How could the result impact the nuclear agreement and sanctions?
As it currently stands, all candidates have vowed to continue abiding by the Joint Comprehensive Plan of Action (JCPOA), the nuclear deal signed in 2015 in which Iran agreed to rein in elements of its nuclear program in exchange for partial sanctions relief from the U.S. and the European Union (EU).
Yet, the candidates' post-election commitment cannot be counted on, particularly if the country sees a win from hardliner Raisi, which would have significant implications for Iran's relationship with the U.S., according to Richard Mallinson, geopolitical analyst at Energy Aspects.
"We already have a Trump administration taking a notably different tone than the Obama administration. It hasn't yet torn up the Iran deal…but still we've got the sanctions under that deal being put under review by the State Department, we've got new sanctions being imposed for missile tests, we've got much tougher language coming out of the U.S.," he explained on CNBC's Squawk Box on Friday.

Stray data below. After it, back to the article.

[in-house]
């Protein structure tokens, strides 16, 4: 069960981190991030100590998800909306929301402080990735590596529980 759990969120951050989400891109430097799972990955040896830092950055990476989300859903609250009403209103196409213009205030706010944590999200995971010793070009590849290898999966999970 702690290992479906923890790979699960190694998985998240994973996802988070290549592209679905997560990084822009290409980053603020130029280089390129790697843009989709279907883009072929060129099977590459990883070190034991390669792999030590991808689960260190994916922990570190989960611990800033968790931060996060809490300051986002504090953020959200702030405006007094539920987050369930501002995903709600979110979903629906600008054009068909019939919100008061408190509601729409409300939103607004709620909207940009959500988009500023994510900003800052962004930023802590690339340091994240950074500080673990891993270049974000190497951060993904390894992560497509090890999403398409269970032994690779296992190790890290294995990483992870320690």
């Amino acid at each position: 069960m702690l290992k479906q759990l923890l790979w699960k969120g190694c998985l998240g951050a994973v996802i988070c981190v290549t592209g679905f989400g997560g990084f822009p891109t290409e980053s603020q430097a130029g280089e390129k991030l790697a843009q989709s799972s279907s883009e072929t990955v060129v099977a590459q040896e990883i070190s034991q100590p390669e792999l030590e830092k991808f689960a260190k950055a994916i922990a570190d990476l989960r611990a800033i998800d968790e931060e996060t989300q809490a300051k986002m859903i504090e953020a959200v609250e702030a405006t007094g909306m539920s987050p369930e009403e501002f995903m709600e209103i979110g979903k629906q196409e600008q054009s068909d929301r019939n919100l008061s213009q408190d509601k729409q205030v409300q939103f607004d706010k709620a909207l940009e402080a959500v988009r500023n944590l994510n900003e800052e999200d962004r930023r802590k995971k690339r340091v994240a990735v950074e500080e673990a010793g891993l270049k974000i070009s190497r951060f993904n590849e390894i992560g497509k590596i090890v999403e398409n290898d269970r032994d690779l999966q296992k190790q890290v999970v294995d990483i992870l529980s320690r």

"If you then have a tougher voice in Tehran, I think that's going to increase the pace at which tensions escalate," he added.
Every 90 days, the U.S. president must certify for Congress that Iran is fully compliant with the JCPOA to ensure that the economic sanctions can continue to be waivered. Trump's enthusiasm for the deal (the destruction of which he has previously described as his "number one priority") could further diminish if the new Iranian leadership moves forward with a steelier stance.
Will the oil market move on the result?
Since the signing of the JCPOA, Iran has been able to more than double its supply of oil to the market so fears that the deal could be vulnerable post-election has some fearing for Iran's ongoing ability to supply at this higher output level.
However, calls that a Raisi win will push the oil price (currently hovering around $50 per barrel) back towards $60 are ambitious, says Mallinson.
"I don't think it does on its own. I think we're heading in that direction with the OPEC deal and rebalancing more widely but in terms of Iran the question is now really can its exports grow from current levels, can they stay at current levels or do they actually fall back?" asked Mallinson.
"If the deal collapses they fall back - not all the way down to the 2012/2015 levels but they would have to come off a bit as some European buyers would get more nervous," he asserted.
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